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The Yellowstone

Scribner's Monthly - An Illustrated Magazine for the People; December 1871; Scribner & Co.; New York

            THE second expedition to the Yellowstone recently returned from that region with stories even more marvelous than those brought by the Langford party of 1870. It has been said, in the West, that every man who goes up there loses his reputation for veracity. But we suppose the most incredulous will be compelled to believe the account of Prof. Hayden, who had charge of the government expedition of 1871; and it is proved by scientific measurements, made by him, that Langford had—with the bug-bears of unbelief and a lost character before his eyes—in many cases greatly underestimated the heights and depths and distances. We believe we do not err in stating that the calm judgment of science accords with the enthusiastic declaration of the first explorers, "that there is not on the globe another region where, within the same limits, Nature has crowded so much of grandeur and majesty with so much of novelty and wonder."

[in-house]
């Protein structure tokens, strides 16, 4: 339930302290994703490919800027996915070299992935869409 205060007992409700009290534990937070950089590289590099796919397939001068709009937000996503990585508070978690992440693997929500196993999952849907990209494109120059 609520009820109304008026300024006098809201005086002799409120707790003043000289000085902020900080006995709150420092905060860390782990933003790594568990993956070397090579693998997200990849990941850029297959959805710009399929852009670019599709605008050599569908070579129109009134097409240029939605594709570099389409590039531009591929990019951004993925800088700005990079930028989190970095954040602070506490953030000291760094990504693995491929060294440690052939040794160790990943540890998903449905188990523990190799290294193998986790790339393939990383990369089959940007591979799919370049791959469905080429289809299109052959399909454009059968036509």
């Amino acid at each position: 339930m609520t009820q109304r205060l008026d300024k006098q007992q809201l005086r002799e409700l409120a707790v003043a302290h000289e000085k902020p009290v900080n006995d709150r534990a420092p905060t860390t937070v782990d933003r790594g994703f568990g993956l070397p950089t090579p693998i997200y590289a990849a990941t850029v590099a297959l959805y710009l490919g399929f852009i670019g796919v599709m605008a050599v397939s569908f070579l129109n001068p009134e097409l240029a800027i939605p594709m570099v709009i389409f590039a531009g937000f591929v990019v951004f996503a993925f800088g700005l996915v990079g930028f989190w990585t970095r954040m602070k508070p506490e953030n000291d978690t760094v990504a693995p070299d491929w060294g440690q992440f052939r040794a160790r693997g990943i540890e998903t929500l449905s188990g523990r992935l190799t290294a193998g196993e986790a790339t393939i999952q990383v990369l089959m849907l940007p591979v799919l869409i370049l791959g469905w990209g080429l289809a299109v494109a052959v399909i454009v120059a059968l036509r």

One of the most striking peculiarities of the scenery is the wild, fantastic prodigality of color—and this feature, with the picturesque formations and grand sweeps and stretches of landscape, we shall hope to see faithfully reproduced upon the ample canvases which T. Moran, who accompanied the expedition, intends to devote to these unique, magnificent, and congenial subjects.